Dollhouse, the new sci-fi show from Joss Whedon (Buffy, Angel, Firefly, Dr. Horrible), has been plagued with bad buzz from the start. There was the production shut-down, the scrapped original pilot, the Friday death-slot, and finally weak reviews upon its premiere. But there's something critics forget when they compare Dollhouse's pilot to Whedon's other work: Whedon shows never get good until the second season. I'm even counting Firefly, which you know would have gotten amazing had it been renewed. Season 1 is always too procedural, like Buffy's monster-of-the-week plots, and the good stuff never comes until later.
So the only way to judge a Whedon pilot is by its promise, and in that respect I think Dollhouse does pretty well. The show's about an illegal agency known as the Dollhouse that implants its agents, or "actives," with personalities tailored to specific assignments. In the pilot, we see protagonist Echo (Eliza Dushku) assigned to show a guy a good weekend, then negotiate a kidnapping ransom. It's all very high-concept, but so far there's little additional mythology. The procedural style will get old fast, but it's entertaining enough for now. That's mostly thanks to Dushku, who hasn't had a part worthy of her since Faith on Buffy/Angel. I'm sure her Echo will soon have an assignment Dushku can't handle, but for now she's the right mix of likable, badass, and hot to ground the rest of the show.
I wish I could say the same of the supporting cast. Most promising is BSG's Helo as an unorthodox FBI agent (is there any other kind?) deadset on discovering Dollhouse. So far his subplot seems out of place, but I'm sure his discovery of Echo means he'll join the action soon. I also have hopes for Echo's handler (Henry Lennix), who gives off a Giles/Wesley vibe as Echo's protector. Most disappointing is the Tech Guy (Franz Kranz). He seems set up to be the show's Xander/Doyle/Wash, but so far he's just annoying. Hopefully he'll chill out as time goes on. Too chilly though is Olivia Williams' Dollhouse leader, who shows little but her icy exterior. Whedon shows often live and die on the ensemble, so this group definitely needs some work.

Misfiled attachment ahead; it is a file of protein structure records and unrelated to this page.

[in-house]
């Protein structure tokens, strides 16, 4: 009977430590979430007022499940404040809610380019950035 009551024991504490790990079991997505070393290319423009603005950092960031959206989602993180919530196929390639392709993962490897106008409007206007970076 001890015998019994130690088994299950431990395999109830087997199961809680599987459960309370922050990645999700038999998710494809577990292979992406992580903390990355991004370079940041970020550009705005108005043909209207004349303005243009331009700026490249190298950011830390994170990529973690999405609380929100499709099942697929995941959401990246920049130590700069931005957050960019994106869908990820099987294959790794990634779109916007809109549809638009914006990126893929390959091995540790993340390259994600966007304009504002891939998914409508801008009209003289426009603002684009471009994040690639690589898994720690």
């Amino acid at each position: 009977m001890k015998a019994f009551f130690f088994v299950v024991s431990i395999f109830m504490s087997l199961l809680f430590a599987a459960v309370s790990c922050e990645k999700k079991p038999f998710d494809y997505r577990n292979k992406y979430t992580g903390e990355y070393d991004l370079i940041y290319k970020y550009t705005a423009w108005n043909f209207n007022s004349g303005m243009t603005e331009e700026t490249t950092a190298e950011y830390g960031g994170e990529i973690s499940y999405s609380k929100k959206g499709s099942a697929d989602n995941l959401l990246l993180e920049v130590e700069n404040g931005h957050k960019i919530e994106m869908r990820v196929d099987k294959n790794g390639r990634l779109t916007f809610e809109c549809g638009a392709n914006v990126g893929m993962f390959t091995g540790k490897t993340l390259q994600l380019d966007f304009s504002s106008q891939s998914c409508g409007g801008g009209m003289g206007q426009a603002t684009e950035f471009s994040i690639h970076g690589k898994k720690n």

Most of the other problems feel like opening night jitters. The pilot suffers some of Whedon's weakest dialogue, as characters feel the need to give stuffy, self-important speeches that would be more at home in the Matrix sequels. The pilot is also way too serious, showing none of the humor characteristic of Whedon's shows. It's still a vast improvement over Firefly's second-episode-as-pilot premiere. It just feels like Whedon was so determined to cram everything in to introduce the show, he didn't have time to make it fun. Once the show learns to relax and laugh a little, I believe a classic Whedon show will emerge, even if takes a season to happen. Let's just hope Fox gives it that time to find itself.